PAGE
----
Sassy Trump Responds to Shooting of Unarmed Black Man


#1

Originally published at: http://boingboing.net/2016/09/21/sassy-trump-responds-to-shooti.html


#2

What the hell does that world salad even mean? I hear and understand the individual words but when he puts them together in that combination… haven’t got the faintest fucking clue.


#3

I guess Don King is still alive.
Trump must be the next Mike Tyson.


#4

I must say, the lip smacking sounds gave me a good laugh.


#5

So it sounds like his answer was, “some people aren’t good at their jobs”? And how many people will die when Trump fucks up?


#6

Wow, yeah, that was a whoooole bunch of nothing. The only bit out of that which constituted comment on the situation (and not waffling or reminding people of how the police endorsed him), was basically “Oh well, mistakes happen. The police will just make fewer and fewer mistakes in the future.” Yeah, it’s amazing how many of those mistakes all seem to happen to black people…


#7

Somehow hearing it in this voice makes it even clearer that Trump’s response was an incoherent babble of random words. Really, if this were any other politician the audience would be staring slack-jawed wondering what meds the guy was on. It astonishes me that the media still treat this man as if he were on the same intellectual plane as his opponents.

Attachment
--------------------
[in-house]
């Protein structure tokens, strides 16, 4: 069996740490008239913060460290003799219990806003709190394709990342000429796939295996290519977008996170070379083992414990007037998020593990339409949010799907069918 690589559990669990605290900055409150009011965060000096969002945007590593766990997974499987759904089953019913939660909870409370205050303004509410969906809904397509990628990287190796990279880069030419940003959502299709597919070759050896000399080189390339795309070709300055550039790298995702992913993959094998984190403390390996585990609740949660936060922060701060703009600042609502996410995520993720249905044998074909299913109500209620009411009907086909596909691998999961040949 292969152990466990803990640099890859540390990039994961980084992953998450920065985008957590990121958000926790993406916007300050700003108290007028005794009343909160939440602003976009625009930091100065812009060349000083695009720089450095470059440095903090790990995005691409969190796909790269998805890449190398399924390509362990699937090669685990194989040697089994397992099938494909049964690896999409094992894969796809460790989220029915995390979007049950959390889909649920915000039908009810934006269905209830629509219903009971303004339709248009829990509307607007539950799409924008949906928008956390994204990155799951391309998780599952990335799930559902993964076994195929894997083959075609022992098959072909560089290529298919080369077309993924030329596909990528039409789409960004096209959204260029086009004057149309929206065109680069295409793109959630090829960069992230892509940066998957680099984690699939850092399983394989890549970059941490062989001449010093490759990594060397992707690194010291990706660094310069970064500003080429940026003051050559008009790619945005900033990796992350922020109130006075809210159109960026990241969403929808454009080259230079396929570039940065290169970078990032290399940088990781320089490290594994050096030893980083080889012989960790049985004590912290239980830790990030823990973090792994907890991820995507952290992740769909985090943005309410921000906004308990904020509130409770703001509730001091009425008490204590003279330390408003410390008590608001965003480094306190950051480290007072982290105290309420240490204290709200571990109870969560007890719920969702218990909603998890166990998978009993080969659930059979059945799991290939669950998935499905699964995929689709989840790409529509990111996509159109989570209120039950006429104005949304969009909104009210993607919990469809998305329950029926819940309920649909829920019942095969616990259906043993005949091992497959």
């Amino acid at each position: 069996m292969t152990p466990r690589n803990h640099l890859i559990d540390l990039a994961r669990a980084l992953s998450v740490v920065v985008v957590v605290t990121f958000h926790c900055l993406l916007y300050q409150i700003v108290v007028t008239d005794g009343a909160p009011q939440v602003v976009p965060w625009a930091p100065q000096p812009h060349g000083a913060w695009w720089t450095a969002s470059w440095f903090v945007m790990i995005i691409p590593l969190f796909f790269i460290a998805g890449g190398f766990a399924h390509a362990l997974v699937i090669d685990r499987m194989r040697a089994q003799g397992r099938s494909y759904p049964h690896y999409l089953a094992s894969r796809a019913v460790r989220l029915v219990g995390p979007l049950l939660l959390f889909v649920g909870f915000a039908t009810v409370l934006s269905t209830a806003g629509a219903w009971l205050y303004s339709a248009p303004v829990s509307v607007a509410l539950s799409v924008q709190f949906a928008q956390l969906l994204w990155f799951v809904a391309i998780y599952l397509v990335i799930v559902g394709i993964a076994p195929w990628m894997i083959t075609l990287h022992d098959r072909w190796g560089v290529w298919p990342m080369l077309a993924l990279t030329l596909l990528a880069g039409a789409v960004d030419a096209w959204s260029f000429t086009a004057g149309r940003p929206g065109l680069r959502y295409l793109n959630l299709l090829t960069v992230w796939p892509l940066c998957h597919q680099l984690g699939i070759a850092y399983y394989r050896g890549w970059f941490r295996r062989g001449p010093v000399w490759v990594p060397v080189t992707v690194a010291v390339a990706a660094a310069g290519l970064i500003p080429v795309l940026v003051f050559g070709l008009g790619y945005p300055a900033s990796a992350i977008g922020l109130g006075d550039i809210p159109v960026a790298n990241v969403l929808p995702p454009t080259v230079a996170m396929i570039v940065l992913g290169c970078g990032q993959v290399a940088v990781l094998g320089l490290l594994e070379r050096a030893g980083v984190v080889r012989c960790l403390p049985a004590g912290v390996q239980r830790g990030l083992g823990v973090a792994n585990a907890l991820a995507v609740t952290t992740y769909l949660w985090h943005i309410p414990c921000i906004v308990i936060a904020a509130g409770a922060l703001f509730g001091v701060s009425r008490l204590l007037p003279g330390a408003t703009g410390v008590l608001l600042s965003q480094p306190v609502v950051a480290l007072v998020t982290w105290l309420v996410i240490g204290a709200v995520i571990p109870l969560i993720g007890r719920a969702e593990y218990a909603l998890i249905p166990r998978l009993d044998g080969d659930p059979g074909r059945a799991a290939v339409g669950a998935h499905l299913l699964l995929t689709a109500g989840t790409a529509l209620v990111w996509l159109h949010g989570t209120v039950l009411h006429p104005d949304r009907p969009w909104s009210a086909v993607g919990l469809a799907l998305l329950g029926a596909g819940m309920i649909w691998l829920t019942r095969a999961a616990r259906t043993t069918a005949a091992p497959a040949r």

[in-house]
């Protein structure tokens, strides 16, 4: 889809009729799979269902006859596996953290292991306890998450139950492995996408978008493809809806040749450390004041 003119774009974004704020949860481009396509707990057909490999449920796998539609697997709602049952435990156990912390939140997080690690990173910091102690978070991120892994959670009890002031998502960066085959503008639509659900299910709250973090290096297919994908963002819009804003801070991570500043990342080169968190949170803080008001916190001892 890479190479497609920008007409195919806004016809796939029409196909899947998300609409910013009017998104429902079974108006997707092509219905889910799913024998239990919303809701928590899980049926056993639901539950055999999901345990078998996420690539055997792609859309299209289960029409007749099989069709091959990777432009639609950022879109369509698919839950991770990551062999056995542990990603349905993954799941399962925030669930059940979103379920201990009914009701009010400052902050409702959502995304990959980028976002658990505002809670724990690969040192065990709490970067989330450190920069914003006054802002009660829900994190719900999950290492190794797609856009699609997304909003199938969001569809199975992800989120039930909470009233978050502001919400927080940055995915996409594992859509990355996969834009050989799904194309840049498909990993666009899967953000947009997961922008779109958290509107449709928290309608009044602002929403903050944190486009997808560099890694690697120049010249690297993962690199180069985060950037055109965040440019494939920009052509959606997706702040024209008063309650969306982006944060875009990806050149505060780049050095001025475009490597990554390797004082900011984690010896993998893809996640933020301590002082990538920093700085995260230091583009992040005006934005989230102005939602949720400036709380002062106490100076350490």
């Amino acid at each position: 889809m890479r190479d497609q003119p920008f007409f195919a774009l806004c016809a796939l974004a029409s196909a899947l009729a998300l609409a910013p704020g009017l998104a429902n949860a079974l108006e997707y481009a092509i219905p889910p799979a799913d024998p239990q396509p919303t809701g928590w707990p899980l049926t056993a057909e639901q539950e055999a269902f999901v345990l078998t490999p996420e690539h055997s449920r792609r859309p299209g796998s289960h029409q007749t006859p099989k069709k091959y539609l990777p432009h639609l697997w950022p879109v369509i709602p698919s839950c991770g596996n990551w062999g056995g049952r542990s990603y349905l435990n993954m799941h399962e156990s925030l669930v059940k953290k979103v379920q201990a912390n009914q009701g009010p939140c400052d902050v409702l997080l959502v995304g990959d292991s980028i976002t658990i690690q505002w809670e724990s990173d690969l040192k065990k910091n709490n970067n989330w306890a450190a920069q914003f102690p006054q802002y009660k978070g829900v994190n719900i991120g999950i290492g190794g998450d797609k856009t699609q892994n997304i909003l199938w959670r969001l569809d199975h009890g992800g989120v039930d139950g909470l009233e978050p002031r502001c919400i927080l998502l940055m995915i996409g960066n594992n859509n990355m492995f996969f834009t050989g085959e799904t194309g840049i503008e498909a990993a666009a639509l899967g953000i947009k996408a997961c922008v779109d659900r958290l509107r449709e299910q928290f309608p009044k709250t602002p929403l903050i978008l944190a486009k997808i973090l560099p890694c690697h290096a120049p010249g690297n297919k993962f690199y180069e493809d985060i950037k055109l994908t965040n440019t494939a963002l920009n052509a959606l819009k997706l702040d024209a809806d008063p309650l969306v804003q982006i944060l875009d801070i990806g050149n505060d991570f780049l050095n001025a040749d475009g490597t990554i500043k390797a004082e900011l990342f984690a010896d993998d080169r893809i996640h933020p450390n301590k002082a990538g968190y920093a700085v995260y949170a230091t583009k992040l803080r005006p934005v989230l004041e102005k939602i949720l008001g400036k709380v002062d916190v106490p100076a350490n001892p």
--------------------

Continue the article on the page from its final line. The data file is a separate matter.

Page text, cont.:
#8

Even that nothing is significant though. Four years ago, it would’ve been mandatory for any politician to defend the murderer and repeat their story as though it were fact. Failing to do this would be seen as a betrayal of the police and by extension “law and order” in general.

Trump’s failure to say anything does send a message to the cops: even the right-wing can’t have your back if you blatantly murder someone. The political exposure is too great now. The unconditional immunity you have enjoyed is starting to erode.

Now, this isn’t indicative of good character on Trump’s part. But it is indicative of a broader anti-authority social trend, which forces even the right to distance themselves from the actions of the police.


#9

Trump’s use of language is anything but “word salad.” His words and his use of grammar are carefully chosen, and put together artfully, automatically, and quickly. – cognitive neuroscientist and linguist George Lakoff

@politeruin, a guide to understanding the Orange One’s extremely meaningful and potent speech can be found here - part 1, part 2.

Not necessarily easy reading, if you aren’t already versed in the field, but worth the time. These speeches are not meaningless, rather the meaning has been purposely occulted to be indecipherable to you. And rendering them in something other than the original voice makes that meaning even less accessible.

知彼知己,百戰不殆;不知彼而知己,一勝一負;不知彼,不知己,每戰必殆


#10

Listening to Trump is just painful. This alternate voice made it slightly less so. I’m wondering, if Trump gets elected, can this person do voice translation for the entire presidency?

That said, even with an alternate voice, it is really frustrating to listen to him babble and not say anything of substance. I want to grab him and shake him and say, “JUST ANSWER THE QUESTION ALREADY!!!”


#11